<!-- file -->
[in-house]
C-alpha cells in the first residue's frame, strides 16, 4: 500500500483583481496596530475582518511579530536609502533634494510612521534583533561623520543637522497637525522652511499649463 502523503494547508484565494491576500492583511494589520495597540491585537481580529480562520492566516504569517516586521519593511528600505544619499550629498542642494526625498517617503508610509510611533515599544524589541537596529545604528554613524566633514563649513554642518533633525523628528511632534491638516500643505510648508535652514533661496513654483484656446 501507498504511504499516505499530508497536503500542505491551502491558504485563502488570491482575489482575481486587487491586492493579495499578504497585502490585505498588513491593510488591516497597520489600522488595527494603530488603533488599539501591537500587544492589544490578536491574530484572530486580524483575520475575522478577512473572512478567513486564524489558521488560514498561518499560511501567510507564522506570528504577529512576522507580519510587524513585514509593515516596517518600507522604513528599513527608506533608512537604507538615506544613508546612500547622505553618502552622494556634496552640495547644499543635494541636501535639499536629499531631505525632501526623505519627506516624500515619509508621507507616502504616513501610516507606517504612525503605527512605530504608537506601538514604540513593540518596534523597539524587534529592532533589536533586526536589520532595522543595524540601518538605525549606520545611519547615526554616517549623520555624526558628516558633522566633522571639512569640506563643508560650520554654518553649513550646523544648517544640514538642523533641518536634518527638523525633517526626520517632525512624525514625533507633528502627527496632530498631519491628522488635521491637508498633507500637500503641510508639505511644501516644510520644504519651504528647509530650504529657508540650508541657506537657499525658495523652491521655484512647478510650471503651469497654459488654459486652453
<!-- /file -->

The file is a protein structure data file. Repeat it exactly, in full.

[in-house]
C-alpha cells in the first residue's frame, strides 16, 4: 500500500483583481496596530475582518511579530536609502533634494510612521534583533561623520543637522497637525522652511499649463 502523503494547508484565494491576500492583511494589520495597540491585537481580529480562520492566516504569517516586521519593511528600505544619499550629498542642494526625498517617503508610509510611533515599544524589541537596529545604528554613524566633514563649513554642518533633525523628528511632534491638516500643505510648508535652514533661496513654483484656446 501507498504511504499516505499530508497536503500542505491551502491558504485563502488570491482575489482575481486587487491586492493579495499578504497585502490585505498588513491593510488591516497597520489600522488595527494603530488603533488599539501591537500587544492589544490578536491574530484572530486580524483575520475575522478577512473572512478567513486564524489558521488560514498561518499560511501567510507564522506570528504577529512576522507580519510587524513585514509593515516596517518600507522604513528599513527608506533608512537604507538615506544613508546612500547622505553618502552622494556634496552640495547644499543635494541636501535639499536629499531631505525632501526623505519627506516624500515619509508621507507616502504616513501610516507606517504612525503605527512605530504608537506601538514604540513593540518596534523597539524587534529592532533589536533586526536589520532595522543595524540601518538605525549606520545611519547615526554616517549623520555624526558628516558633522566633522571639512569640506563643508560650520554654518553649513550646523544648517544640514538642523533641518536634518527638523525633517526626520517632525512624525514625533507633528502627527496632530498631519491628522488635521491637508498633507500637500503641510508639505511644501516644510520644504519651504528647509530650504529657508540650508541657506537657499525658495523652491521655484512647478510650471503651469497654459488654459486652453